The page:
We drove the Toyota Mirai: part 2

Driving is believing, the saying goes. And at first, we almost couldn’t believe it: this Mirai just drives as smoothly and zestfully as an electric car. Which, actually, it is. Only, it does not take its electricity from batteries, but from a fuel cell. That is indeed, the major difference. This means, that you can refuel it in minutes, and then drive for another 340 kilometers or so. Just like an ordinary petrol engined car. Only it emits water, and nothing else.

Driving it was a refined and thoroughly enjoyable experience, just read on…

Hans Knol ten Bensel

“zen” driving…in utmost luxury

Slipping behind the wheel seems quite familiar for anyone who has driven a Prius. One finds the same handy gearlever, the same starting knob, the same dashboard layout. It puts itself ever so silently in motion. The electric motor is completely inaudible, progress is silky smooth. Toyota zen, all over one again.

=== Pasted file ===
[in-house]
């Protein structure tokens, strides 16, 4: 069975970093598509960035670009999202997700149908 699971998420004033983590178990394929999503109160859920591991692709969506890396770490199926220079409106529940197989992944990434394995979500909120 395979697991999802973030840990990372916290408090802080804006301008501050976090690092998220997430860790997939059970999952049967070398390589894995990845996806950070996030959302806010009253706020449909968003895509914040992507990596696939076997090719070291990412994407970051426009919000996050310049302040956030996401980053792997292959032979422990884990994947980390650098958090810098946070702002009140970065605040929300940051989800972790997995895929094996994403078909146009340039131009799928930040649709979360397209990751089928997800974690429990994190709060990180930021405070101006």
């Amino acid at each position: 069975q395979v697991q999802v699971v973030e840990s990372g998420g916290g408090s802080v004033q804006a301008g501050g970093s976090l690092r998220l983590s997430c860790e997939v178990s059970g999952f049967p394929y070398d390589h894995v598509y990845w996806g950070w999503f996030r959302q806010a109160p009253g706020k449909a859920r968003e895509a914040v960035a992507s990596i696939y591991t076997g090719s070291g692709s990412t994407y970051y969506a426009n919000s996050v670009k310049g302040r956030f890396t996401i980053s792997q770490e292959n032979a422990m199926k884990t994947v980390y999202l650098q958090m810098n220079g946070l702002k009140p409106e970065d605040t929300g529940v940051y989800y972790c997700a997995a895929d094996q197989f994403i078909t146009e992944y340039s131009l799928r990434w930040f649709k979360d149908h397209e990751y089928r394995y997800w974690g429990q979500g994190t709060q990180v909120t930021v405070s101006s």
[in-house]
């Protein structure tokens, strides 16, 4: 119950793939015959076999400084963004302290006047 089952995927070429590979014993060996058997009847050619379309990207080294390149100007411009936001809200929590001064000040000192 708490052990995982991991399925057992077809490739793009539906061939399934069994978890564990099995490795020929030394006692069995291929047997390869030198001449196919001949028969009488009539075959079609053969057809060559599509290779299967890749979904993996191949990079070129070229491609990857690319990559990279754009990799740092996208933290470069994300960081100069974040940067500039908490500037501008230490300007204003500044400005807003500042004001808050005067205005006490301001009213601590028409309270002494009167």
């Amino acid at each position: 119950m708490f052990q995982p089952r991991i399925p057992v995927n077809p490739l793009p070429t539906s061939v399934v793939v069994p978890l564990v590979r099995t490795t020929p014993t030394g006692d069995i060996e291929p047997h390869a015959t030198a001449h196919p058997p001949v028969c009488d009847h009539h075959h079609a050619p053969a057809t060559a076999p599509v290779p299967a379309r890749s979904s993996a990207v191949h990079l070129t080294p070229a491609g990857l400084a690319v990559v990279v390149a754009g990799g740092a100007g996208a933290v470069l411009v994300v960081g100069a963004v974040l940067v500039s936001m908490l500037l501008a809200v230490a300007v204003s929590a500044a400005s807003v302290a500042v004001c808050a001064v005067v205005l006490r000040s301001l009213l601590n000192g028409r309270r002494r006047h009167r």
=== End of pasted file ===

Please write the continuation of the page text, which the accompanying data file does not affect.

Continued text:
We thought at a frosty morning that there would be any starting delay for the fuel cell. We had none of it. Within seconds, the system starts up, without any whirrs or other noises. Off you go. In your futuristically styled Mirai. The centre console is beautifully uncluttered. With soft touch digital temperature control, your fingers lightly brush over it to set the right cosy temperature. You heat up the steering wheel rim and the seats. And you enjoy the silent progress.

You can choose “eco” or “sport” modes, according to your mood. We left it at “eco” most of the time. The system develops more than enough pulling power for any situation. And we only had to enjoy the well balanced suspension, the light, responsive, direct electronically powered steering.

The airiness of the cabin, the seating comfort of the well shaped seats, all this adds to the overwhelming feeling of well being. If this is the future, well, then it certainly looks bright.

The SofTex®-trimmed two-stage heated front seats are 8-way power-adjustable, with 2-position memory function and power lumbar support; The front passenger seat is also 8-way power adjustable with power lumbar support.